• Make multi-factor authentication (MFA) mandatory — MFA reduces the risk of account hijacking.
  • Monitor login activities — If you see a spike in failed logins, investigate all user accounts involved, since their accounts may have been compromised. Set up alerts on the following:
    • Attempts to log in from multiple endpoints
    • Multiple failed logins by any account in a short period
    • A  high number of login failures during a specified period

Activity Monitoring

Leverage user behavioral analytics (UBA) to detect anomalous actions. Significant changes in a user’s behavior or access patterns might be indicators of a security threat. In particular:

  • Regularly monitor and record user activity to develop baselines.
  • Identify users whose behavior deviates from their baseline or their group’s baseline.
  • Monitor for unauthorized or external file sharing

Cloud Security Best Practices at the Data Level

Data Discovery and Classification

  • Identify and classify you data Data discovery and classification examines your data and classifies it according to its value and sensitivity. Automate your data classification to ensure accurate, reliable results. Use this information to prioritize your data security efforts and set up appropriate security controls and policies.
  • Plan which data will be in the cloud and how it will be governed — Make sure that you can properly protect any sensitive data you store in the cloud. Some data may need to stay on premises to meet security standards or compliance requirements.

Data Access Standards

  • Establish data access management — Regularly review access rights, especially permissions to your most sensitive data, and revoke any excessive rights. Implement the proper access controls for each type of data you store.
  • Set limitations on how data can be shared — This will help prevent accidental public data sharing, or unauthorized sharing beyond your organization.
  • Monitor and control file downloads —Pay special attention to excessive downloads. Block downloads to unmanaged devices. Set up requirements for device security verification before downloading. Automate activity monitoring across the entire IT environment to identify all personnel who are downloading, modifying or sharing data in the cloud.

Data Protection

  • Set up automated data remediation workflows—Invest in a solution that can automatically move vulnerable data to a safe quarantine area.
  • Set up secure data erasure practices —Erase unnecessary duplicates or expired data. NIST and ISO guidelines recommend using cryptographic erasure, an industry standard technique that renders data unreadable by discarding its encryption keys. Deletions must be auditable.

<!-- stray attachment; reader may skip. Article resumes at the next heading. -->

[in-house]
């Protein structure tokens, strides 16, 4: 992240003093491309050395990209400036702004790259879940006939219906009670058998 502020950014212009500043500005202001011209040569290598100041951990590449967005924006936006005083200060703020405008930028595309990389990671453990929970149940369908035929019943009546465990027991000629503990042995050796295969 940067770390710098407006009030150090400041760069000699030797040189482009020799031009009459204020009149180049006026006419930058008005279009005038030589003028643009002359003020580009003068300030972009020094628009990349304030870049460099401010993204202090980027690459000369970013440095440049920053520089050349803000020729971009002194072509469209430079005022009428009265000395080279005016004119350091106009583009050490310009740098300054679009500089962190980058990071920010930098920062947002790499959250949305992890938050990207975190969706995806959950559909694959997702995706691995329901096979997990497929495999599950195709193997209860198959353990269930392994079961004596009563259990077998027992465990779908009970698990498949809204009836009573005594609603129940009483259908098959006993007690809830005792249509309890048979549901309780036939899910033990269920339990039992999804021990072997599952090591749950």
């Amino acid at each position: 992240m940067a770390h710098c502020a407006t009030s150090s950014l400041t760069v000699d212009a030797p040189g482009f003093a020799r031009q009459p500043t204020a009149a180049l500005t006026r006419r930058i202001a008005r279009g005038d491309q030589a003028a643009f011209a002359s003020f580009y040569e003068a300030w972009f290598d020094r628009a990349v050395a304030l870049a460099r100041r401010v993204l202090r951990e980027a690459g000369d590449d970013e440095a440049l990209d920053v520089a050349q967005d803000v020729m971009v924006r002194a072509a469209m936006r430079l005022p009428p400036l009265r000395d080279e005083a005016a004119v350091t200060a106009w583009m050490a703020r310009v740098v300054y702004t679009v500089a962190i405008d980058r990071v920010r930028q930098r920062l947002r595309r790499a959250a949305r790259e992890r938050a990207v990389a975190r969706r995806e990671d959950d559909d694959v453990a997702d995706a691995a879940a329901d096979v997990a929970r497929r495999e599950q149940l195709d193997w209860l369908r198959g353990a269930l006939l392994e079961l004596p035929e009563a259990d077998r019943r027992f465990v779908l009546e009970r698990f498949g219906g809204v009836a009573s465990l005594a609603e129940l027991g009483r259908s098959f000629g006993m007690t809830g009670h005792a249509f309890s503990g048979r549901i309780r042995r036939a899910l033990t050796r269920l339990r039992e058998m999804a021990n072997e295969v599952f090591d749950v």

• Use encryption for all data, both in motion and at rest —Encrypting your data before uploading it to the cloud adds another layer of protection. Protect the encryption keys with robust key management.
  • Implement a data recovery plan — Take regular data backups and ensure you have a well-tested plan for recovering from accidental or deliberate data loss.

Best Practices for Secure Cloud Service Management 

The goal of managing business relationships is to enable effective interactions between the cloud provider and a consumer. Your primary focus is how security requirements and concerns will be addressed. 

Investigate Contracts and SLAs

The contract is the only guarantee you have of service and remediation. Review the terms and conditions of the agreement, and ensure it meets all your internal security requirements.

Make sure the provider gives you clear answers to the following questions:

  • Where are the servers located?
  • Does the client have permission to monitor the provider's compliance?

Among the most important conditions is the differentiation between who is responsible for the data stored in the cloud and who has ownership of the data. Only 37.9% of providers specify the data owner, making ownership legally unclear. 

Before signing a contract, negotiate any objectionable terms. If terms are not negotiable, decide whether the risk of agreeing to those terms is acceptable. If it is, develop alternatives for managing the risk through processes such as encryption or monitoring. If not, find another provider that can offer the terms you require.

Define Shared Responsibilities

Define shared responsibilities for cybersecurity between you and the provider by clarifying the following:

  • What is the provider’s liability?
  • What policies for data storage and deletion does the cloud provider have?
  • Which security tools are used to safeguard your data?
  • Which audit and control processes are applied on the provider’s side, and which should you apply?
  • How is the maintenance of data confidentiality organized?

Determine Compliance Standards

When subscribing to a cloud service provider, your organization is still responsible for regulatory compliance. It is solely your responsibility to develop compliant applications and services in the cloud and maintain compliance on an ongoing basis. 

Cloud providers should commit to transparency, accountability and meeting established standards. Those that do will display certifications such as SAS 70 Type II or ISO 27001.

The provider should give you access to all documentation and reports with details relevant to the assessment process: 

  • Audit results should be independently conducted and based on existing standards.
  • The provider is responsible for maintaining certifications. It should notify consumers of any status changes.

Develop an Incident Response and Disaster Recovery Plan

Create an incident response and disaster response (IRDR) plan in collaboration with your cloud provider. Include pathways of communication, along with roles and responsibilities for responding to each incident. Then practice the response and hand-off ahead of time.

Your SLA should include such details as:

  • The data cloud service provides in the event of an incident.
  • How data availability will be maintained.
  • A guarantee of the support necessary to effectively execute each stage of the enterprise's IRDR plan

For early detection, perform continuous monitoring. Perform full-scale testing annually and use additional testing whenever there is a significant architecture change.